Galina San’ko: The Unwomanly Face of Soviet War Photography
Day 2, December 2,
Monash University Museum of Art (MUMA) or online
900 Princes Highway Service Road
Caulfield East, VIC 3145
The Margaret Plant Annual Lecture in Art History is coordinated by the Art History and Theory program in the Department of Fine Art, Monash Art, Design and Architecture Faculty and proudly hosted by the Monash University Museum of Art. This year's Lecture is supported by The Australian Institute of Art History (AIAH).
This lecture examines the work of the Soviet war photographer Galina San’ko (1904-1981). The title refers to Svetlana Alexievich’s The Unwomanly Face of War, an oral history of the estimated one million Soviet women who served at the front during WW2. After the war, these women and their wartime experiences were largely forgotten and ignored, with the war largely recounted by men in terms of the experiences of men.
An ethnic Ukrainian, San’ko was born in Kursk province, about 10 kilometres from the present border between Russia and Ukraine. Taking up photography in the early 1930s, she quickly established herself as an adventurous photojournalist through challenging travel to remote regions and produced a strong portfolio of work that was published in leading Soviet newspapers and magazines. In conjunction with the arrest and execution of her husband during the Great Terror, San’ko was imprisoned by the Soviet secret police for 18 months but managed to resume her professional work upon release.
During WW2, San'ko worked as a photojournalist and editor for Red Army propaganda publications. Surviving injuries and plane crashes, she was decorated six times for her service at the front. Her photographs were broadly circulated in both the Red Army press and in popular publications for the home front. In January 1943, she documented the German defeat at Stalingrad, where she shot remarkable photographs of dead German soldiers and the dismembered carcasses of horses in the snow. These near-abstract photographs of human and animal bodies evoke the abject horrors of war, engaging poetically with the dismemberment and destruction of living beings in a manner that transcends historical specificities.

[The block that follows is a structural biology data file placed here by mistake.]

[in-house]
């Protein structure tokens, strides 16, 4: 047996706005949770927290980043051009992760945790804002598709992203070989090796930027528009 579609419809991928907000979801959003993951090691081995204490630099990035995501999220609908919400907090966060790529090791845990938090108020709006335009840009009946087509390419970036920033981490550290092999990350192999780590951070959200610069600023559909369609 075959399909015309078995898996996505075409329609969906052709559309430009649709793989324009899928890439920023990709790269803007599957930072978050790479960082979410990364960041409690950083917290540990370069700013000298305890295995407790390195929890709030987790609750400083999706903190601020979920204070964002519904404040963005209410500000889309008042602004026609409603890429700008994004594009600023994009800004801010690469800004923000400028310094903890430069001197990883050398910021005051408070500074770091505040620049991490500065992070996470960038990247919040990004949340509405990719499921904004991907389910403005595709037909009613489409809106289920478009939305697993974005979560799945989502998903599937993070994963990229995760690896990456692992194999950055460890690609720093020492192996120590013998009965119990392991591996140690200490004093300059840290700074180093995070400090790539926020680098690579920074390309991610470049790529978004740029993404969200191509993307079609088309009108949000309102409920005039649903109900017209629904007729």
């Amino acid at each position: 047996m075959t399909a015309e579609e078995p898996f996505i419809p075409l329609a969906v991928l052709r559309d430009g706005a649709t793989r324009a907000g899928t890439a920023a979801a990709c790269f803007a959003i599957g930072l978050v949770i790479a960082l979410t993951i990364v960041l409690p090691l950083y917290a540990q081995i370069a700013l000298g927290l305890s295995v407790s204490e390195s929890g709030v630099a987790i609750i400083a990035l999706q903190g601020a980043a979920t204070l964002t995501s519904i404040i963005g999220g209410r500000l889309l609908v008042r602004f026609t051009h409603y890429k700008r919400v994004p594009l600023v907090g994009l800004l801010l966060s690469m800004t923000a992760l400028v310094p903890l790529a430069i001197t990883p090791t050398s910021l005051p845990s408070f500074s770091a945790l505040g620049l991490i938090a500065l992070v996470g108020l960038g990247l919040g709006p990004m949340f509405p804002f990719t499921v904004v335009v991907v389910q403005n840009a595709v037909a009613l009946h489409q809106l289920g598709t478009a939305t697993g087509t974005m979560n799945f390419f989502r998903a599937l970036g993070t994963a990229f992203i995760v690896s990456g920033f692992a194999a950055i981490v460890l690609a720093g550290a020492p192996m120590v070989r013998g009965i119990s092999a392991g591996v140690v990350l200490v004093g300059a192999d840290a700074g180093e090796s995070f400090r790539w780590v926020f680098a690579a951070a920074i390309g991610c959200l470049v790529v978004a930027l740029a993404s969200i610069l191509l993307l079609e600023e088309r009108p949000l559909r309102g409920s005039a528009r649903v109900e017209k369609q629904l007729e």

The following year, San'ko photographed Soviet children after their liberation at a Finnish detention camp in Northern Russia. These photographs were attacked for failing to capture the joy of the children after their liberation. While most of her prior work had eschewed the gendered subjects often presumed for women photographers during this era, San’ko frequently shot women and children after the war, including a prize-winning series of portraits of the child detainees 20 years after their liberation. Through this talk, Sanko’s body of work will be considered in terms of the reworking of the legacy and public memory of WW2 in contemporary Russia.
Erika Wolf is a visual historian who is broadly engaged with the photography, the reproduction of images, and the circulation of images in print. Recognized internationally as an expert on Soviet photography and Russian visual culture, she has contributed to exhibition projects at the Reina Sofia Museum and the Art Institute of Chicago. Erika completed advanced degrees in Art History and Russian & Eastern European Studies at the University of Michigan. She has been the recipient of various fellowships from the Fulbright Foundation, the International Research Exchange Board, the Center for Advanced Studies of the Visual Arts, the Kennan Institute, and the Harriman Institute. She is an Honorary Research Associate of the Munich Graduate School for East and Southeast European Studies at Ludwig-Maximilians-Universität (Germany). From 2003 to 2018 she taught in the department of History & Art History at the University of Otago, where she also pursued research and supervised topics related to the history and criticism of photography in New Zealand and the Pacific. In 2018, she relocated to Russia to help establish the School of Advanced Studies, an experimental interdisciplinary international honors college in Yugra (Siberia), where she worked as the Dean of Faculty until February of this year. She is presently a research fellow at the Ne boltai! Collection of 20th Century Propaganda.
About Margaret Plant and the Annual Lecture in Art History
Margaret Plant is Emeritus Professor of Visual Arts at Monash University. Plant began her teaching career at the University of Melbourne in 1962 as a tutor in the Department of Fine Arts. She then accepted an appointment at RMIT University in 1968 as Senior Lecturer in the History of Art—the first academic appointment of an art historian within an Australian art school. Plant has a long and distinguished association with Monash University as Professor of Visual Arts (1982–96) and Emeritus Professor from 1996 onward.
The Margaret Plant Annual Lecture in Art History was established at Monash University in 2018. Previous speakers include Ming Tiampo (Professor of Art History, Centre for Transnational Cultural Analysis at Carleton University, Ottawa, Canada, 2021), Christina Barton (writer, editor, educator and Director, Adam Art Gallery Te Pātaka Toi, Victoria University of Wellington, 2019), and James Meyer (Curator, National Gallery of Art, Washington, 2018).
Image caption: Galina San'ko, German Prisoners at Stalingrad, 1943